Behind the high fences of the repatriation centre at Ponte Galeria, just down the road from Rome’s Fiumicino airport, dozens of women sit outside, waiting for word on whether they will have to leave Italy.
But as the government steps up its efforts to send more migrants home, many who pinned their hopes on asylum appeals are growing increasingly worried.
This week an official decree paved the way for the creation of 11 more repatriation centres capable of housing 1,600 people pending deportation, on top of the four currently in operation.
At Ponte Galeria, in courtyards easily mistaken for cages, Khadigia Shabbi, 47, can barely hold back her tears.
“Here we are dying,” the former Libyan university lecturer says.
Arrested in Palermo at the end of 2015 and convicted of inciting terrorism, Shabbi protests her innocence and has requested asylum.
She is not alone. Half of the 63 women at Ponte Galeria, which AFP was able to visit, have made similar requests.
Several are from Nigeria, having crossed Libya to reach Italy. But there are also Ukrainians and Chinese.
The country is sheltering more than 176,000 asylum-seekers, with about 45,000 migrants arriving since January 1 — a 40 percent rise on the same period last year — and officials are bracing for another summer of record arrivals.
– ‘I’ll come back’ –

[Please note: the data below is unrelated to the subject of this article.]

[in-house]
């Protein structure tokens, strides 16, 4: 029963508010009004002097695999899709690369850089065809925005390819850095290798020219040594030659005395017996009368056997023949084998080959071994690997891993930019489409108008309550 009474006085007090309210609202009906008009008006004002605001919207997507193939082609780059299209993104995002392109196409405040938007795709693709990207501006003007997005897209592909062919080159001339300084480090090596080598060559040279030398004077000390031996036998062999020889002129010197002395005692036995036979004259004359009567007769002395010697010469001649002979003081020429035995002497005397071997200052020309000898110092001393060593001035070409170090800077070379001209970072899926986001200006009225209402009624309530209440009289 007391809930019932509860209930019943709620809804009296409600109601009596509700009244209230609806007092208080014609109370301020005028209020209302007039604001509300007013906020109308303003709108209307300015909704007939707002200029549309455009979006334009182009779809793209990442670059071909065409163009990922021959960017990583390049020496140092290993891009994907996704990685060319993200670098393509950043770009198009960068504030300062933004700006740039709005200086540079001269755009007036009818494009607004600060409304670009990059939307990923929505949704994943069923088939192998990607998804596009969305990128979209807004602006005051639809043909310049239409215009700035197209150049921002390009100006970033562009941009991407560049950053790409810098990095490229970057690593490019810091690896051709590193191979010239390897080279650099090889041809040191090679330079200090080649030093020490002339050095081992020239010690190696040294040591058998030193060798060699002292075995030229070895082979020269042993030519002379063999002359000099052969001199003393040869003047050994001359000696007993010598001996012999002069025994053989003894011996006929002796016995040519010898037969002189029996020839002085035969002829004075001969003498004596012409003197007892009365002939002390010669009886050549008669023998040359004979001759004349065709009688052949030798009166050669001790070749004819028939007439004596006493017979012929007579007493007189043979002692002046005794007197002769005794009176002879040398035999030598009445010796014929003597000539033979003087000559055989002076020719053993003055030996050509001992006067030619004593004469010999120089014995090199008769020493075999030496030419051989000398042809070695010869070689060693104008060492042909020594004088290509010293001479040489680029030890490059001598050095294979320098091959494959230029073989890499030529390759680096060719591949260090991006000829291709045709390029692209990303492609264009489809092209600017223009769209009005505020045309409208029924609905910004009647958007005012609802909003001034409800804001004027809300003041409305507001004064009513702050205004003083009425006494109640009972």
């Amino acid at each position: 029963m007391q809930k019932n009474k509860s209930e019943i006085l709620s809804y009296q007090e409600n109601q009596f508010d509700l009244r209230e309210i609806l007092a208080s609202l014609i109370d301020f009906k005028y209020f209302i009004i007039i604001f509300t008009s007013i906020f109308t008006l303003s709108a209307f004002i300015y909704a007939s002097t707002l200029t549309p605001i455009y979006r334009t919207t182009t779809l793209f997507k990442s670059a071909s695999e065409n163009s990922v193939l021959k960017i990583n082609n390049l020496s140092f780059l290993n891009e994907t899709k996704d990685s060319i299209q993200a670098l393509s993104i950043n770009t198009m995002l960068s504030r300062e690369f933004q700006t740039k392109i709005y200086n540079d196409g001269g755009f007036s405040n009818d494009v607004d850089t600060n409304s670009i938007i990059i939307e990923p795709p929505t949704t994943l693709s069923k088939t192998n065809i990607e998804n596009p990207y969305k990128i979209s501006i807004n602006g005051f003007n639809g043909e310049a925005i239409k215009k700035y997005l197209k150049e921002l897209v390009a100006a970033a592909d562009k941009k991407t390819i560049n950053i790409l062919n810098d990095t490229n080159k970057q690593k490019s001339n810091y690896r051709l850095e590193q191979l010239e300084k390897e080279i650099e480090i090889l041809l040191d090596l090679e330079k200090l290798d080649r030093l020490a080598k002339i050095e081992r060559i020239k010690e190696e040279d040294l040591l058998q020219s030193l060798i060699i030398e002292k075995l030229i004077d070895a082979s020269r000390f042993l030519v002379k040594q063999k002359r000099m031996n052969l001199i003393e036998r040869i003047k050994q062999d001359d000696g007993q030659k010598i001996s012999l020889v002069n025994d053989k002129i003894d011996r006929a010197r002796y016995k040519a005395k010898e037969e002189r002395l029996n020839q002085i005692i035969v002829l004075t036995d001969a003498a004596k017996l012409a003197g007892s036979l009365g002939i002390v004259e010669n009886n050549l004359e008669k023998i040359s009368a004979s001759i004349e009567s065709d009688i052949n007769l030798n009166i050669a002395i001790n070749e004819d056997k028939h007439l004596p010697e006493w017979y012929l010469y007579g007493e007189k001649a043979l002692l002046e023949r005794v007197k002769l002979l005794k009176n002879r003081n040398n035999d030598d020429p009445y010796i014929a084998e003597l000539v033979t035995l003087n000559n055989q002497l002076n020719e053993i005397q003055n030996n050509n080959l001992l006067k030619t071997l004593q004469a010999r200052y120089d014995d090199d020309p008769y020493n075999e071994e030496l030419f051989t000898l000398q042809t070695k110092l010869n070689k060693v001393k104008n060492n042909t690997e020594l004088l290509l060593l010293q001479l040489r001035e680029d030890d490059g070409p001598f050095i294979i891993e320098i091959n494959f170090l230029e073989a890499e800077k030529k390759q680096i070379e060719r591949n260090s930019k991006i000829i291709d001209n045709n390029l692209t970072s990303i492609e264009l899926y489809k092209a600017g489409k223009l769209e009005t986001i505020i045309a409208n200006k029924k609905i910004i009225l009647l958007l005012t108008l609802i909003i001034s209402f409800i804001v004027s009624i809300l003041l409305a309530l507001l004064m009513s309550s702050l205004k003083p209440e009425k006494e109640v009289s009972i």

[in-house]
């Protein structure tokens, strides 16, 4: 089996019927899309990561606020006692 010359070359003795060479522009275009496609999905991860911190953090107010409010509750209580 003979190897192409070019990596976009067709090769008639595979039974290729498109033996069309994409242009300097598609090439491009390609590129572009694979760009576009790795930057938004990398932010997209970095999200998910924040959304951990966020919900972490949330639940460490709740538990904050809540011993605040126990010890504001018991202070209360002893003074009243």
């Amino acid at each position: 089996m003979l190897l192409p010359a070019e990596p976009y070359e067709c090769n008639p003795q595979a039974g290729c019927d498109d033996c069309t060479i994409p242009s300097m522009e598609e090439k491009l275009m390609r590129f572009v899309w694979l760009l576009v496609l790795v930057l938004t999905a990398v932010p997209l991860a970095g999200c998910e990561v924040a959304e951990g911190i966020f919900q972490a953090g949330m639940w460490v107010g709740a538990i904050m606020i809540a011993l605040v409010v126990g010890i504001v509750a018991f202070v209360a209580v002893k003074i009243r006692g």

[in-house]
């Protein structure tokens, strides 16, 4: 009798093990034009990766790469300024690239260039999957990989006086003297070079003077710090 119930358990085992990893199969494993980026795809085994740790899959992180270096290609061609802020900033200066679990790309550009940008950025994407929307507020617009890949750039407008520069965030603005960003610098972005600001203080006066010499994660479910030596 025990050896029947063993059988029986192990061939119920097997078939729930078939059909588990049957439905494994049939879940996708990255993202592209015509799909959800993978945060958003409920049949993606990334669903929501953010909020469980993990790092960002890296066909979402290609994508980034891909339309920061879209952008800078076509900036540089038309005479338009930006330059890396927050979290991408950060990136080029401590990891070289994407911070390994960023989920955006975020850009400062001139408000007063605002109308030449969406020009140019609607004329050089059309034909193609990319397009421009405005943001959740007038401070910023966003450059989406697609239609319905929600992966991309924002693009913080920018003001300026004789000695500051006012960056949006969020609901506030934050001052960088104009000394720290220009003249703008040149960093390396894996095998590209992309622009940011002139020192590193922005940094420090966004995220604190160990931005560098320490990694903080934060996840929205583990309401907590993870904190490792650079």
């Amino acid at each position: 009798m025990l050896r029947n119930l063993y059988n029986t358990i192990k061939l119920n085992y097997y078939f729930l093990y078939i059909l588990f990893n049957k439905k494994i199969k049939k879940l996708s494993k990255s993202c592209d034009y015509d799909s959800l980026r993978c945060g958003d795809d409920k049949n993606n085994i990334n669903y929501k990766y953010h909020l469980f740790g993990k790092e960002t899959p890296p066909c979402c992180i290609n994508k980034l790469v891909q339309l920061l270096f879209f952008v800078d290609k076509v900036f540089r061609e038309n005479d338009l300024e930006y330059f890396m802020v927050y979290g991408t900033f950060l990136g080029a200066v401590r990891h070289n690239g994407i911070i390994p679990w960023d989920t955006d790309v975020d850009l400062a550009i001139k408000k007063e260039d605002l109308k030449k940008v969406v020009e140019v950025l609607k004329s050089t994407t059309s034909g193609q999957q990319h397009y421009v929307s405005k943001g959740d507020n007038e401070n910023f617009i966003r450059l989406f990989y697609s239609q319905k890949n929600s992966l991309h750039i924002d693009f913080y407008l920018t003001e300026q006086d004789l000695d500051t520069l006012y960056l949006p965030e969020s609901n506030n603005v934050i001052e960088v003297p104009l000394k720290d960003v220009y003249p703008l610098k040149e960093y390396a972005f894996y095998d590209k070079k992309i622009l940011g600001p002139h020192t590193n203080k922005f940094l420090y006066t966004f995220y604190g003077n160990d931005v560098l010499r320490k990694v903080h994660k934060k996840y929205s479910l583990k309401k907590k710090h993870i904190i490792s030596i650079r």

To cope with the influx — and to deter others from coming — Interior Minister Marco Minniti pushed through parliament last month a plan to increase migrant housing and provide new resources for expelling those who have come only to seek work.
The plan includes creating fast-track asylum appeal courts for the roughly 60 percent of migrants who have their initial requests denied, in order to reach a binding decision that gets them out of the country sooner.
Between January and April, Italy expelled 6,242 people who did not have the right to stay, an increase of 24 percent on the same period last year.
But the figures include more than just people rescued from the overcrowded boats coming daily from Libya who have failed in their asylum requests.
Many were sent home directly because of repatriation agreements, such as those with Tunisia, Egypt or Morocco, while others were expelled after overstaying their student or tourism visas.
But despite Italy’s new efforts to deter migrant arrivals, many say they won’t give up trying.
“If they expel me, I’ll come back afterwards. I say this honestly — there is nothing for me back there,” said one woman at Ponte Galeria.
For Luigi Manconi, a senator in the ruling Democratic Party, such centres have never functioned as well as intended, and often detain people who should not find themselves behind bars.
Many of the Nigerians at the centre, for example, were victims of prostitution networks. “They should be being helped, not incarcerated,” he said.
While they wait the women at Ponte Galeria complain mainly about the monotony of long days.
“Here, we don’t do anything, no classes, no sports, no activities,” said Pepita, a Filipina who said she had spent more than 20 years in Italy.
The French company that runs the centre, Gepsa, provides meals, underwear and hygiene kits, along with offers of psychological support.
For the rest, the women at Ponte Galeria can rely only on themselves.